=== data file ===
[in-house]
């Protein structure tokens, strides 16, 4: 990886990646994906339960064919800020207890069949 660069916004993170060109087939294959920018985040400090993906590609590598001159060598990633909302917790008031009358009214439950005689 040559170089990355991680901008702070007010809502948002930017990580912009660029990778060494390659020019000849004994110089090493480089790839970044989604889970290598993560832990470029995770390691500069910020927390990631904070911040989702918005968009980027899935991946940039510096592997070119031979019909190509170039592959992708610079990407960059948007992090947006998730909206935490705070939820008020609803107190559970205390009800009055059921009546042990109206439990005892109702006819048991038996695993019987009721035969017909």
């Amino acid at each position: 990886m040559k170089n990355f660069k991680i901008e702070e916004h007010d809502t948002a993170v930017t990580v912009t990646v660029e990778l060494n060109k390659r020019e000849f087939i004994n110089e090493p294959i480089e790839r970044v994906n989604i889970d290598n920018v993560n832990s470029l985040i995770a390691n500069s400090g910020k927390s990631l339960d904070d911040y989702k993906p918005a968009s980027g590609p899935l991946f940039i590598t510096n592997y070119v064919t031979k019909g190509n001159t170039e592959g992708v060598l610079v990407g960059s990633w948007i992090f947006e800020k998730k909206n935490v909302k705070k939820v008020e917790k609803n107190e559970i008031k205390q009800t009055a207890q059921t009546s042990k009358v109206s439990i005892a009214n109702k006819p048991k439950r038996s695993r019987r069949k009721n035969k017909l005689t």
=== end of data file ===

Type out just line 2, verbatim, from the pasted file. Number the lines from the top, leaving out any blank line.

């Protein structure tokens, strides 16, 4: 990886990646994906339960064919800020207890069949 660069916004993170060109087939294959920018985040400090993906590609590598001159060598990633909302917790008031009358009214439950005689 040559170089990355991680901008702070007010809502948002930017990580912009660029990778060494390659020019000849004994110089090493480089790839970044989604889970290598993560832990470029995770390691500069910020927390990631904070911040989702918005968009980027899935991946940039510096592997070119031979019909190509170039592959992708610079990407960059948007992090947006998730909206935490705070939820008020609803107190559970205390009800009055059921009546042990109206439990005892109702006819048991038996695993019987009721035969017909």